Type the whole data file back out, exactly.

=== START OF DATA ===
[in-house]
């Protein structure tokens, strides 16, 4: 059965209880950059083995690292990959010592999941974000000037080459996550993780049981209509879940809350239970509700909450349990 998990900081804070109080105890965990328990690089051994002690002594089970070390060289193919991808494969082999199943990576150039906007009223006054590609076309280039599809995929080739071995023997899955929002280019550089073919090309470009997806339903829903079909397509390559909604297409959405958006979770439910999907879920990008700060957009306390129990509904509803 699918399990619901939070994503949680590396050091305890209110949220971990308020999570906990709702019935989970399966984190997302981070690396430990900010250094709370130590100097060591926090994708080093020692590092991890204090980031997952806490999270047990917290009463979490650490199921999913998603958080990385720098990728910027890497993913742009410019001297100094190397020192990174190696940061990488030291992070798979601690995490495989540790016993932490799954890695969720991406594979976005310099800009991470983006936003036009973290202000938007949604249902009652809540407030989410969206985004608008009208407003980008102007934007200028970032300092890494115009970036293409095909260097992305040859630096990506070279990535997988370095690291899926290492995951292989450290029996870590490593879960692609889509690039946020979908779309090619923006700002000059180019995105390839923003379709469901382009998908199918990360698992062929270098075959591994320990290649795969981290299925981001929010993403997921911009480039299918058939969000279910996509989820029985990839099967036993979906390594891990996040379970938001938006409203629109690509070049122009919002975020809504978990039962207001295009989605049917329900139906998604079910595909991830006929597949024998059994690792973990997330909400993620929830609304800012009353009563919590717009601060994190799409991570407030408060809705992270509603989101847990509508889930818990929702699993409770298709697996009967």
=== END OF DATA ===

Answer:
[in-house]
């Protein structure tokens, strides 16, 4: 059965209880950059083995690292990959010592999941974000000037080459996550993780049981209509879940809350239970509700909450349990 998990900081804070109080105890965990328990690089051994002690002594089970070390060289193919991808494969082999199943990576150039906007009223006054590609076309280039599809995929080739071995023997899955929002280019550089073919090309470009997806339903829903079909397509390559909604297409959405958006979770439910999907879920990008700060957009306390129990509904509803 699918399990619901939070994503949680590396050091305890209110949220971990308020999570906990709702019935989970399966984190997302981070690396430990900010250094709370130590100097060591926090994708080093020692590092991890204090980031997952806490999270047990917290009463979490650490199921999913998603958080990385720098990728910027890497993913742009410019001297100094190397020192990174190696940061990488030291992070798979601690995490495989540790016993932490799954890695969720991406594979976005310099800009991470983006936003036009973290202000938007949604249902009652809540407030989410969206985004608008009208407003980008102007934007200028970032300092890494115009970036293409095909260097992305040859630096990506070279990535997988370095690291899926290492995951292989450290029996870590490593879960692609889509690039946020979908779309090619923006700002000059180019995105390839923003379709469901382009998908199918990360698992062929270098075959591994320990290649795969981290299925981001929010993403997921911009480039299918058939969000279910996509989820029985990839099967036993979906390594891990996040379970938001938006409203629109690509070049122009919002975020809504978990039962207001295009989605049917329900139906998604079910595909991830006929597949024998059994690792973990997330909400993620929830609304800012009353009563919590717009601060994190799409991570407030408060809705992270509603989101847990509508889930818990929702699993409770298709697996009967």